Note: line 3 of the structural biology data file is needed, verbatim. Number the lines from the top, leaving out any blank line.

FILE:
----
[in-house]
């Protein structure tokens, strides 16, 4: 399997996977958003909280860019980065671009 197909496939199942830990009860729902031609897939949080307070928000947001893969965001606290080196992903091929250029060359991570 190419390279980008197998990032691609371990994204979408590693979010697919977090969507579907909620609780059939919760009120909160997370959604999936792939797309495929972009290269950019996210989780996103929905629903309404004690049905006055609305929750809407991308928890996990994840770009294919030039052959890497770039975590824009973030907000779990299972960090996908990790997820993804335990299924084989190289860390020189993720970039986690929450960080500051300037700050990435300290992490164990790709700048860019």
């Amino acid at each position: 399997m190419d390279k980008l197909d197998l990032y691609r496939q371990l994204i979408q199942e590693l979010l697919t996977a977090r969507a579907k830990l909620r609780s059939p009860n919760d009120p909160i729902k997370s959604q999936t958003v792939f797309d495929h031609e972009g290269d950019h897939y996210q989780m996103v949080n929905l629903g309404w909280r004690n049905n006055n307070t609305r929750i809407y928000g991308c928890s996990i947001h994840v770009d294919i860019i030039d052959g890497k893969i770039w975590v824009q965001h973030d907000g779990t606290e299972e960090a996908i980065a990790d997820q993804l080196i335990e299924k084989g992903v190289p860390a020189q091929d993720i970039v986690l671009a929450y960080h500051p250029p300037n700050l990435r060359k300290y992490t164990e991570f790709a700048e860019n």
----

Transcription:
């Amino acid at each position: 399997m190419d390279k980008l197909d197998l990032y691609r496939q371990l994204i979408q199942e590693l979010l697919t996977a977090r969507a579907k830990l909620r609780s059939p009860n919760d009120p909160i729902k997370s959604q999936t958003v792939f797309d495929h031609e972009g290269d950019h897939y996210q989780m996103v949080n929905l629903g309404w909280r004690n049905n006055n307070t609305r929750i809407y928000g991308c928890s996990i947001h994840v770009d294919i860019i030039d052959g890497k893969i770039w975590v824009q965001h973030d907000g779990t606290e299972e960090a996908i980065a990790d997820q993804l080196i335990e299924k084989g992903v190289p860390a020189q091929d993720i970039v986690l671009a929450y960080h500051p250029p300037n700050l990435r060359k300290y992490t164990e991570f790709a700048e860019n």